Home Made Motorcycle Lift
Every motorcycle owner knows that if you want to do any work on your road bike, even something as simple as changing the oil, it’s nearly impossible to keep the bike upright and stable. Even worse, on my Kawasaki Vulcan 900, the oil level sight glass is way down at the very bottom of the engine casings next to the shift lever. Absolutely freaking impossible to hold the bike upright while you’re bent over trying to see the oil level in the window. I have no idea how the Harley riders or other Cruisers do this either. Let me show you how to build a home-made bike lift for next to nothing and it works like a charm….
First of all I know that some of you will simply go out and buy a bike lift from JC Whitney; Harbor Freight, Sears; or some motorcycle superstore. More power to you, and if you’ve got the Benjamin’s to pay for those items, you’ll be quite proud to show off your $200-$600 lift to all your biker friends (who will now borrow it continuously). Plus have fun finding room to store it too. For the rest of us, sometimes we get a rush (self satisfaction) from building our own custom items…or we’re just cheap. Whatever the motivation, here is a simple; cheap and easy to build motorcycle lift anyone can build themselves. The only special tools required are a drill and 1” wood drill bit.
Recommended Build List:
- 1 pc – 4”x8” hardwood board (3 ft long or more)
- 1 pc – ¾” “galvanized threaded pipe (~4’ long is best)
- 1 pc – ¾” galvanized pipe flange
- 4 pcs – lag bolts at least 3” long (1/4” or 5/16”)
- Drill a 1” hole through the wide side of the 4x8 piece of wood about 4” centered from one end. FYI – I did not have any 4x8’s so I just screwed some 2x8’s together. Be creative -.you can do it.
- Now before you just jump in and push the ¾” galvanized pipe through the hole, you need to make one side of the hole slightly oversized to accommodate seating the neck of the pipe flange into the wood. This is required because the flange needs to be screwed onto the wood and the threaded pipe and only goes on one way. Countersinking the hole allows the flange to sit flat on the wood.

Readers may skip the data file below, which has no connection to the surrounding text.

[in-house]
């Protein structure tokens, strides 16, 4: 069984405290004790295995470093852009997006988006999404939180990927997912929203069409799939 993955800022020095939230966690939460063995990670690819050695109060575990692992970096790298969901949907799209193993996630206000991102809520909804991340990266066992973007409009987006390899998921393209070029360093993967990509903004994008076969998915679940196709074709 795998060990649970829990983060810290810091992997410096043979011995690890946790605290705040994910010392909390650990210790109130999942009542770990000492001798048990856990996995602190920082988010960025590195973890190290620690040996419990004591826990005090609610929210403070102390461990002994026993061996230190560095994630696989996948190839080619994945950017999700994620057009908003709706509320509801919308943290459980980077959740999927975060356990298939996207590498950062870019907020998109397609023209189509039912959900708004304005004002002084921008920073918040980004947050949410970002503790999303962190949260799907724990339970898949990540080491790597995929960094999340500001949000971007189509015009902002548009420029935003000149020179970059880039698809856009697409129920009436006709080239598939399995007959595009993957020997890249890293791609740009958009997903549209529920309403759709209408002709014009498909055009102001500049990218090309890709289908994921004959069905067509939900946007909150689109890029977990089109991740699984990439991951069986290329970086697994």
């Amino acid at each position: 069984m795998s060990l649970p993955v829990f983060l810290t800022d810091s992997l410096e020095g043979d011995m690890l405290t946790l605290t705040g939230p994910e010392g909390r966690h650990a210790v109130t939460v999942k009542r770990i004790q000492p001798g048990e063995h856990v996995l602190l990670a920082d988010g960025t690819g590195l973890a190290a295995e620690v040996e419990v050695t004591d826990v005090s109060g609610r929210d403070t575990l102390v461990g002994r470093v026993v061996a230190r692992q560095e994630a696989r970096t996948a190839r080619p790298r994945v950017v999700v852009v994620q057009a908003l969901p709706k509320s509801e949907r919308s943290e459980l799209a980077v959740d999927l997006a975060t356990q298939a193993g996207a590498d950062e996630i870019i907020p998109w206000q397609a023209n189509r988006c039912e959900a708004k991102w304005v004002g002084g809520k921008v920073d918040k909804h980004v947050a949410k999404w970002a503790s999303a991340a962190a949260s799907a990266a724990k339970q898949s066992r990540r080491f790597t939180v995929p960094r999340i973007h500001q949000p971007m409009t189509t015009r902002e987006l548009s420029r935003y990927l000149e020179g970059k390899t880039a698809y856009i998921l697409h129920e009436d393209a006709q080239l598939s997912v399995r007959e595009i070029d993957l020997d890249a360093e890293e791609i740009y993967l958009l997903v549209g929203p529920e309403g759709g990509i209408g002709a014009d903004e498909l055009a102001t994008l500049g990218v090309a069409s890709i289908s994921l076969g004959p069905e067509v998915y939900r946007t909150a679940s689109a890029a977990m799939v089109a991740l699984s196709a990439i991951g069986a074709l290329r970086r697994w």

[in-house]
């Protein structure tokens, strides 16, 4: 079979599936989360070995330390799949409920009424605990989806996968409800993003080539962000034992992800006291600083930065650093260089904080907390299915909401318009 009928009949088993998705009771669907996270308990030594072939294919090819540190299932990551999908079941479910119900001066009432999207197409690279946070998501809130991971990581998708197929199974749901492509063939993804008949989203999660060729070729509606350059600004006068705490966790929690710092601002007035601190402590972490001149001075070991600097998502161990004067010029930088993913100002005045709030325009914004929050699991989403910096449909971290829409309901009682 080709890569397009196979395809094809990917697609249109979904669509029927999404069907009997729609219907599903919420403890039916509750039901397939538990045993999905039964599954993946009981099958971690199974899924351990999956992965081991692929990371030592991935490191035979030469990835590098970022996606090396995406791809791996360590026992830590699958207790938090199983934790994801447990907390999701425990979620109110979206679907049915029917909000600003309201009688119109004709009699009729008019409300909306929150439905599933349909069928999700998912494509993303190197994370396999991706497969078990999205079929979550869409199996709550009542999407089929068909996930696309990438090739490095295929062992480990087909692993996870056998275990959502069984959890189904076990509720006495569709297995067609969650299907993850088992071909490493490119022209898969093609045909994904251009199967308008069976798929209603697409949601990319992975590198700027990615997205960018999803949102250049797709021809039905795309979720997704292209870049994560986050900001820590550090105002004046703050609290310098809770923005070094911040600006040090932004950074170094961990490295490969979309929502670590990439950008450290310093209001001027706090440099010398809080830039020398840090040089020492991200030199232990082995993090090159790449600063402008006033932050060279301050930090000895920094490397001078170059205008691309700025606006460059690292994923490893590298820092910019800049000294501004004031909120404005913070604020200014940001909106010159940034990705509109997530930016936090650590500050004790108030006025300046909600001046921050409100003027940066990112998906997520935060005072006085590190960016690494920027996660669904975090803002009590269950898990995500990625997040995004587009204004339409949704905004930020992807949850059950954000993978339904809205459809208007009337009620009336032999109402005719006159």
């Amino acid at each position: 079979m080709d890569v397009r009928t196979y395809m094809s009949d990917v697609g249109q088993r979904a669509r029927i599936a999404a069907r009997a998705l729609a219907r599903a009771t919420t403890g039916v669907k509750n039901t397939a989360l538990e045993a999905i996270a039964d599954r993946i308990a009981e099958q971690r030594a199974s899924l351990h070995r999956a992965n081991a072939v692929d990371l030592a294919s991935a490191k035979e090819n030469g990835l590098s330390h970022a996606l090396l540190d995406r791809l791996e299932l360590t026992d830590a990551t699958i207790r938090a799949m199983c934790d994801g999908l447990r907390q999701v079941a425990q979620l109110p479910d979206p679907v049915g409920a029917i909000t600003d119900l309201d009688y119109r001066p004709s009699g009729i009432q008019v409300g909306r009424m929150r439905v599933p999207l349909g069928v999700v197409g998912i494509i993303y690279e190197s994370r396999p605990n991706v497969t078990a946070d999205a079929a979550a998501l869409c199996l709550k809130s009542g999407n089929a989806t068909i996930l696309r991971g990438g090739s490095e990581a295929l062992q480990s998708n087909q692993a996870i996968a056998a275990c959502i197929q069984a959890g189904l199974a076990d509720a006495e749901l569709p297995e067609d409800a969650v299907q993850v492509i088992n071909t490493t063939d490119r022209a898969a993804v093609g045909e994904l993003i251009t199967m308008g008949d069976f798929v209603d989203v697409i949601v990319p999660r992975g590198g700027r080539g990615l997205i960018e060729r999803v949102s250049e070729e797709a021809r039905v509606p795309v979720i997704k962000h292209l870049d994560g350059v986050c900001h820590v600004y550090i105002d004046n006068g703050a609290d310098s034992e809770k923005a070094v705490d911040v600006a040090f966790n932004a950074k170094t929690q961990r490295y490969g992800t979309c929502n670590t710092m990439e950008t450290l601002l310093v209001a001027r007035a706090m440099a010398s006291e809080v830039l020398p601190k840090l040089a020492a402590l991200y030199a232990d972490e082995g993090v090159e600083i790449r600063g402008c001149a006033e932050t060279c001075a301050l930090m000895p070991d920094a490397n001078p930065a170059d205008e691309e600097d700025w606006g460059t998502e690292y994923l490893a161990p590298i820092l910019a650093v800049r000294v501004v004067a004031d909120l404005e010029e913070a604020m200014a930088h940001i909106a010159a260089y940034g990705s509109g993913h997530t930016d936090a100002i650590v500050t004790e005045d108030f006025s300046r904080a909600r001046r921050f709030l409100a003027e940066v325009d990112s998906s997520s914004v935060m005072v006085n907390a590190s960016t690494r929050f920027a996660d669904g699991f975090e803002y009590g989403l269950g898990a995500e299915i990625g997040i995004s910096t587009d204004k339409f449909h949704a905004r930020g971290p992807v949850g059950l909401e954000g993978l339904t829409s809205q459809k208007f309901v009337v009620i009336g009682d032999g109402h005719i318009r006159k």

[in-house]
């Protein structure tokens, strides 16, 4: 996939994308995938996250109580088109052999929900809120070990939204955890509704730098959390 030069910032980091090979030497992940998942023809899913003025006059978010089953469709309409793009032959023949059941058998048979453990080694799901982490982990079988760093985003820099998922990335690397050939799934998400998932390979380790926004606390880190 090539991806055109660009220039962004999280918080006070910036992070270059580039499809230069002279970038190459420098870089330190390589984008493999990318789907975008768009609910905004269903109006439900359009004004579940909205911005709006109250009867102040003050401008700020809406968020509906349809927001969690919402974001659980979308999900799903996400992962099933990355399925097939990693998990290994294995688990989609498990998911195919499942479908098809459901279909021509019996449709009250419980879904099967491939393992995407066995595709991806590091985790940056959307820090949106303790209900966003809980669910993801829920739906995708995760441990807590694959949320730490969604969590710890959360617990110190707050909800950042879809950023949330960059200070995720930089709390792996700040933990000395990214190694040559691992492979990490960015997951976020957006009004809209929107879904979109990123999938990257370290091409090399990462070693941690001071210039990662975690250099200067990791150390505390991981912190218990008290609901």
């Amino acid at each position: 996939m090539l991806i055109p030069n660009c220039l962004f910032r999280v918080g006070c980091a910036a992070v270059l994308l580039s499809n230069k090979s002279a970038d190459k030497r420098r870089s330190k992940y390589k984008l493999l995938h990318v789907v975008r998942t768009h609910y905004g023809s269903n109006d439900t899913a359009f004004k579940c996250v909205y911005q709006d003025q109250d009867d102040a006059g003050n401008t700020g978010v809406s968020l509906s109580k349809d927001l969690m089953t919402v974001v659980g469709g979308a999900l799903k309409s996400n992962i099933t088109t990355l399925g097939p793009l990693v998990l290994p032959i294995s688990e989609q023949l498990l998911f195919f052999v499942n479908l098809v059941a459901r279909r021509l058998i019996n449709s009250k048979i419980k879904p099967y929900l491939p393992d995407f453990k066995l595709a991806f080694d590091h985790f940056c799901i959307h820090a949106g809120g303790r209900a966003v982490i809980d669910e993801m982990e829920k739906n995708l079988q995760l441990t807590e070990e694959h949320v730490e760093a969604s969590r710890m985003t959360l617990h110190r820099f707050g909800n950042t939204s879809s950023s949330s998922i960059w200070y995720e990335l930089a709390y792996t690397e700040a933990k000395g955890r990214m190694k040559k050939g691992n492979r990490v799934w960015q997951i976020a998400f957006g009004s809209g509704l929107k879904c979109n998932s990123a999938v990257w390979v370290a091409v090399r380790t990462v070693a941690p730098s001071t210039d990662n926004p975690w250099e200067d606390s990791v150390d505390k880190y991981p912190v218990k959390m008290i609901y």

- Stuff the flange in the hole, and screw it down using bolts stolen from your kid’s swing set.
- Now you can shove the 3/4"x4' galvanized pipe through the hole and screw it into the pipe flange. Note: this is probably going to be a tight fit and you may want to use a pipe wrench to literally screw the pipe through the wood. Maybe use some lube to help ease your pipe into and through the wood if needed. Don’t worry - It’s good that this is a tight fit so your pipe is fully supported and locked in to avoid splitting or wallowing the wood later on.
- You’re Done!
To use your amazingly simple and well-built bike lift, just slide it under your frame member while making sure that there is enough clearance for your exhaust pipes and oil plug. Holding the bike upright with your left hand on the handlebar (clutch side), just push the lift handle downward towards the rear of the bike with your fight hand. Don’t be shy and give it a good push. Presto - your bike is all set to be worked on. It is a lot like how you lift a bike up if you had a center-stand. The bike dows rock backwards 3-4 inches when lifted so make sure you have space. By the way, you can also reverse this approach and lift it from the right side if you prefer (for you lefties). Also by shifting the location of the lift forward or backward slightly, you can lift the front wheel or the rear depending on placement.
Change the oil; clean the chain; check your belt tension; change a flat tire; wash and clean; or anything you wanted to get done. You may even want to use this lift for winter storage. So now let's get out there and ride!
Some mod’s to consider:
- Wrap the board with carpet to prevent scuffing your frame’s paint
- Notch the board if you need clearance for bolts; drains; or other between the frame tube interferences.
- Add castors so your lift can be used as a bike roller allowing you to move it around easily. Note that if you do this, you can still use the flat side for a stationary lift by turning the lift around and using it from the other side of the bike.
- Add eyebolts to the top side of the board for tie-downs to your bike if you want more stability.
- If you need a taller lift, screw a 1”x4” or a 2”x”4” to the narrow edge to add height